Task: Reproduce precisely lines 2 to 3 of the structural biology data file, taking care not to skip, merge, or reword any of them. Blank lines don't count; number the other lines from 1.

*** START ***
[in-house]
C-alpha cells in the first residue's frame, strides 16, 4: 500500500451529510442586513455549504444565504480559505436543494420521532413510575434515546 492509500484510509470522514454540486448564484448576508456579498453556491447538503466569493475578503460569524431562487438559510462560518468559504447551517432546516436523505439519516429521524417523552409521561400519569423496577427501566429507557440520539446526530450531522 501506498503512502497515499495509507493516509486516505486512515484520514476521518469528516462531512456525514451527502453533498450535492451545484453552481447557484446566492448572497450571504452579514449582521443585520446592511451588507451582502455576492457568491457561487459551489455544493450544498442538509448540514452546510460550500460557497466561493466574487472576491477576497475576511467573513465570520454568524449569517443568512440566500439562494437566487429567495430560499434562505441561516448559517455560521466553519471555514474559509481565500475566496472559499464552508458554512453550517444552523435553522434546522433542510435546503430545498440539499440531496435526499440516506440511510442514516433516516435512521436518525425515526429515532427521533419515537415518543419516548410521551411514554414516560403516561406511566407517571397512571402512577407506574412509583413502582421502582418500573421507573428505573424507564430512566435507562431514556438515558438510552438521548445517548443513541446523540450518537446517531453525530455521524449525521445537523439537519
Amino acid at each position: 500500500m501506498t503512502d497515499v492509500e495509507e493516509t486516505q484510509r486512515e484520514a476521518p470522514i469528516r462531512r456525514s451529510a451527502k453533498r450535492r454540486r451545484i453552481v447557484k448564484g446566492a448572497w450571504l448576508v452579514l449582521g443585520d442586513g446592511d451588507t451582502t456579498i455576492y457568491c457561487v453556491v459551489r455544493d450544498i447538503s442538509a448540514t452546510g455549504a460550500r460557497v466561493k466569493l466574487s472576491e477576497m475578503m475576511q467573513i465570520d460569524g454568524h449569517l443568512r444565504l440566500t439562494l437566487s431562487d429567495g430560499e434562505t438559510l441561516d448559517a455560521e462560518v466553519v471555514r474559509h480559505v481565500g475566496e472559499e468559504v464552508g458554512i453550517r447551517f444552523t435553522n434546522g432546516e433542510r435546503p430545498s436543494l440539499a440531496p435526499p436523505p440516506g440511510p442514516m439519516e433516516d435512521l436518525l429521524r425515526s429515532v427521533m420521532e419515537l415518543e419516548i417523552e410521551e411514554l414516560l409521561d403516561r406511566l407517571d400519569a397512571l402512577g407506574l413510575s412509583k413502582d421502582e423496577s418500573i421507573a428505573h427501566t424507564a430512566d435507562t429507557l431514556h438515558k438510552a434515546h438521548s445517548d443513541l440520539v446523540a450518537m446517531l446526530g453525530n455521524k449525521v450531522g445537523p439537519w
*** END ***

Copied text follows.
C-alpha cells in the first residue's frame, strides 16, 4: 500500500451529510442586513455549504444565504480559505436543494420521532413510575434515546 492509500484510509470522514454540486448564484448576508456579498453556491447538503466569493475578503460569524431562487438559510462560518468559504447551517432546516436523505439519516429521524417523552409521561400519569423496577427501566429507557440520539446526530450531522 501506498503512502497515499495509507493516509486516505486512515484520514476521518469528516462531512456525514451527502453533498450535492451545484453552481447557484446566492448572497450571504452579514449582521443585520446592511451588507451582502455576492457568491457561487459551489455544493450544498442538509448540514452546510460550500460557497466561493466574487472576491477576497475576511467573513465570520454568524449569517443568512440566500439562494437566487429567495430560499434562505441561516448559517455560521466553519471555514474559509481565500475566496472559499464552508458554512453550517444552523435553522434546522433542510435546503430545498440539499440531496435526499440516506440511510442514516433516516435512521436518525425515526429515532427521533419515537415518543419516548410521551411514554414516560403516561406511566407517571397512571402512577407506574412509583413502582421502582418500573421507573428505573424507564430512566435507562431514556438515558438510552438521548445517548443513541446523540450518537446517531453525530455521524449525521445537523439537519
Amino acid at each position: 500500500m501506498t503512502d497515499v492509500e495509507e493516509t486516505q484510509r486512515e484520514a476521518p470522514i469528516r462531512r456525514s451529510a451527502k453533498r450535492r454540486r451545484i453552481v447557484k448564484g446566492a448572497w450571504l448576508v452579514l449582521g443585520d442586513g446592511d451588507t451582502t456579498i455576492y457568491c457561487v453556491v459551489r455544493d450544498i447538503s442538509a448540514t452546510g455549504a460550500r460557497v466561493k466569493l466574487s472576491e477576497m475578503m475576511q467573513i465570520d460569524g454568524h449569517l443568512r444565504l440566500t439562494l437566487s431562487d429567495g430560499e434562505t438559510l441561516d448559517a455560521e462560518v466553519v471555514r474559509h480559505v481565500g475566496e472559499e468559504v464552508g458554512i453550517r447551517f444552523t435553522n434546522g432546516e433542510r435546503p430545498s436543494l440539499a440531496p435526499p436523505p440516506g440511510p442514516m439519516e433516516d435512521l436518525l429521524r425515526s429515532v427521533m420521532e419515537l415518543e419516548i417523552e410521551e411514554l414516560l409521561d403516561r406511566l407517571d400519569a397512571l402512577g407506574l413510575s412509583k413502582d421502582e423496577s418500573i421507573a428505573h427501566t424507564a430512566d435507562t429507557l431514556h438515558k438510552a434515546h438521548s445517548d443513541l440520539v446523540a450518537m446517531l446526530g453525530n455521524k449525521v450531522g445537523p439537519w